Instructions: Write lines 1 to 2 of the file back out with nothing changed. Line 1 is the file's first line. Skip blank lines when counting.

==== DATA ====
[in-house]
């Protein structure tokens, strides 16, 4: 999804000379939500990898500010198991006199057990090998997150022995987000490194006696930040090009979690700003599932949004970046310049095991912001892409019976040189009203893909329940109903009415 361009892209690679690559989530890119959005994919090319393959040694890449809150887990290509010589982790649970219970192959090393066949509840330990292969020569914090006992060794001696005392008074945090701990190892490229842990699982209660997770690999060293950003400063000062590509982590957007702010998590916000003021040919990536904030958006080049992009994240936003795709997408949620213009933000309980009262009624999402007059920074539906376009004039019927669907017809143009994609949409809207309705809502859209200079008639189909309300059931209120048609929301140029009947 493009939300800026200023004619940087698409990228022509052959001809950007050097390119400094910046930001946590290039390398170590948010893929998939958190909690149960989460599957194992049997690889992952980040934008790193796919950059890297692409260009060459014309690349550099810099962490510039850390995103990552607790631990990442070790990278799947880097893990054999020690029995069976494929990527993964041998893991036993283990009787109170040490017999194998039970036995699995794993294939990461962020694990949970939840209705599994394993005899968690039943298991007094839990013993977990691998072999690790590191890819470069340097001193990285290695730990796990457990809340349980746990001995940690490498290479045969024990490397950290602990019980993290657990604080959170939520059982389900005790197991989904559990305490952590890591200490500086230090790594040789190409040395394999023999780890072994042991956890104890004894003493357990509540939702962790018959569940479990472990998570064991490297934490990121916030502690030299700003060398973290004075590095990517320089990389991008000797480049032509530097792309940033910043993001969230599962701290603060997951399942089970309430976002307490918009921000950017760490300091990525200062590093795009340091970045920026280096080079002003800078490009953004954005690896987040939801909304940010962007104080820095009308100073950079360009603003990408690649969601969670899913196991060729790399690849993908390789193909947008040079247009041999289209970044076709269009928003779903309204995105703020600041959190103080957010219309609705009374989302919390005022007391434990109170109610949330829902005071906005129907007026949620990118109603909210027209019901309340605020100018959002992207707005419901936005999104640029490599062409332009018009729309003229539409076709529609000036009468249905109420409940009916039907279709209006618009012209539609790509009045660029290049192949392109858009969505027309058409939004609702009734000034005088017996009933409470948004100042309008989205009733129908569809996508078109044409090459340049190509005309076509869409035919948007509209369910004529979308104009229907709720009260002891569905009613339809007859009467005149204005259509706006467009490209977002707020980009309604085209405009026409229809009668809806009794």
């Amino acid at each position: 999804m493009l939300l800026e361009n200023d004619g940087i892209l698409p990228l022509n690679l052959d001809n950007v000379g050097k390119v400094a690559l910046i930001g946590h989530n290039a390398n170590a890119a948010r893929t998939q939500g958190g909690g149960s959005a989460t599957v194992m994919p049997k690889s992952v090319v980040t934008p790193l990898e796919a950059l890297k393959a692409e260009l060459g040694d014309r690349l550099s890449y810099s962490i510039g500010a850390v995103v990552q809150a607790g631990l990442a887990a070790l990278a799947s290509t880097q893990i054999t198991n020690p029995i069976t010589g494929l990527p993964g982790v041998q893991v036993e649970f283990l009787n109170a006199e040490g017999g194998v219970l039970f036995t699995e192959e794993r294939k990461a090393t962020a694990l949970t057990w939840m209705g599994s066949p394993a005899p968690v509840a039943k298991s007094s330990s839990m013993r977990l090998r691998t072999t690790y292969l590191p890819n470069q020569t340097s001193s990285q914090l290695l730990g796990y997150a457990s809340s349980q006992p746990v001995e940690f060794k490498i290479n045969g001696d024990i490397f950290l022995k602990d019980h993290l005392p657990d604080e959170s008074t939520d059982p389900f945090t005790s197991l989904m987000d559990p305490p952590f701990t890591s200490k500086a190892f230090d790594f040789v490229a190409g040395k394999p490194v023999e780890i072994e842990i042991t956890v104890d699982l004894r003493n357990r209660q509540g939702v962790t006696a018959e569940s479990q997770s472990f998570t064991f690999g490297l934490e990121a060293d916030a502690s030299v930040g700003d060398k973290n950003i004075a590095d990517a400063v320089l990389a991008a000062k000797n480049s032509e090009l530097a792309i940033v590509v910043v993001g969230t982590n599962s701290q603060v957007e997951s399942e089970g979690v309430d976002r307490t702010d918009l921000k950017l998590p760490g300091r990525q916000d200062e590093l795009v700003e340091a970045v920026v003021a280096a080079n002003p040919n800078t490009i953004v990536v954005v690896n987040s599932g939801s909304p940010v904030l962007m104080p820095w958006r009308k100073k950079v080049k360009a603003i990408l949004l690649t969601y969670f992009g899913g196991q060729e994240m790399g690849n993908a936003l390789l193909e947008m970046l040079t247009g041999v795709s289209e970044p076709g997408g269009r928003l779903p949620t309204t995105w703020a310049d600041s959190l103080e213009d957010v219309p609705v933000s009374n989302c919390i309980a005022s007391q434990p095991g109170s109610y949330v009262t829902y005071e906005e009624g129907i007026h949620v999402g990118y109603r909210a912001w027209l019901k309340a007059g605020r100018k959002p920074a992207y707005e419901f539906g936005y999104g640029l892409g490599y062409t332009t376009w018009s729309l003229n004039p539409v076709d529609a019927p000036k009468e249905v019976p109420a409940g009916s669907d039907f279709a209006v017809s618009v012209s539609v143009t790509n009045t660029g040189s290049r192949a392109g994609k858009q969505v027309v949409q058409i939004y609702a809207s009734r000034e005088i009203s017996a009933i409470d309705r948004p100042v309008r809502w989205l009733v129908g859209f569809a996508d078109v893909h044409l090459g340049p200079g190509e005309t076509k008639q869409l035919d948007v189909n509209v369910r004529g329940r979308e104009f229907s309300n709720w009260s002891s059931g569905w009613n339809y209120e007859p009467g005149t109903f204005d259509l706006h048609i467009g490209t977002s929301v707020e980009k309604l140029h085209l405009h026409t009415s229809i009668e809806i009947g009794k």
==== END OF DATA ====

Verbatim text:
[in-house]
């Protein structure tokens, strides 16, 4: 999804000379939500990898500010198991006199057990090998997150022995987000490194006696930040090009979690700003599932949004970046310049095991912001892409019976040189009203893909329940109903009415 361009892209690679690559989530890119959005994919090319393959040694890449809150887990290509010589982790649970219970192959090393066949509840330990292969020569914090006992060794001696005392008074945090701990190892490229842990699982209660997770690999060293950003400063000062590509982590957007702010998590916000003021040919990536904030958006080049992009994240936003795709997408949620213009933000309980009262009624999402007059920074539906376009004039019927669907017809143009994609949409809207309705809502859209200079008639189909309300059931209120048609929301140029009947 493009939300800026200023004619940087698409990228022509052959001809950007050097390119400094910046930001946590290039390398170590948010893929998939958190909690149960989460599957194992049997690889992952980040934008790193796919950059890297692409260009060459014309690349550099810099962490510039850390995103990552607790631990990442070790990278799947880097893990054999020690029995069976494929990527993964041998893991036993283990009787109170040490017999194998039970036995699995794993294939990461962020694990949970939840209705599994394993005899968690039943298991007094839990013993977990691998072999690790590191890819470069340097001193990285290695730990796990457990809340349980746990001995940690490498290479045969024990490397950290602990019980993290657990604080959170939520059982389900005790197991989904559990305490952590890591200490500086230090790594040789190409040395394999023999780890072994042991956890104890004894003493357990509540939702962790018959569940479990472990998570064991490297934490990121916030502690030299700003060398973290004075590095990517320089990389991008000797480049032509530097792309940033910043993001969230599962701290603060997951399942089970309430976002307490918009921000950017760490300091990525200062590093795009340091970045920026280096080079002003800078490009953004954005690896987040939801909304940010962007104080820095009308100073950079360009603003990408690649969601969670899913196991060729790399690849993908390789193909947008040079247009041999289209970044076709269009928003779903309204995105703020600041959190103080957010219309609705009374989302919390005022007391434990109170109610949330829902005071906005129907007026949620990118109603909210027209019901309340605020100018959002992207707005419901936005999104640029490599062409332009018009729309003229539409076709529609000036009468249905109420409940009916039907279709209006618009012209539609790509009045660029290049192949392109858009969505027309058409939004609702009734000034005088017996009933409470948004100042309008989205009733129908569809996508078109044409090459340049190509005309076509869409035919948007509209369910004529979308104009229907709720009260002891569905009613339809007859009467005149204005259509706006467009490209977002707020980009309604085209405009026409229809009668809806009794």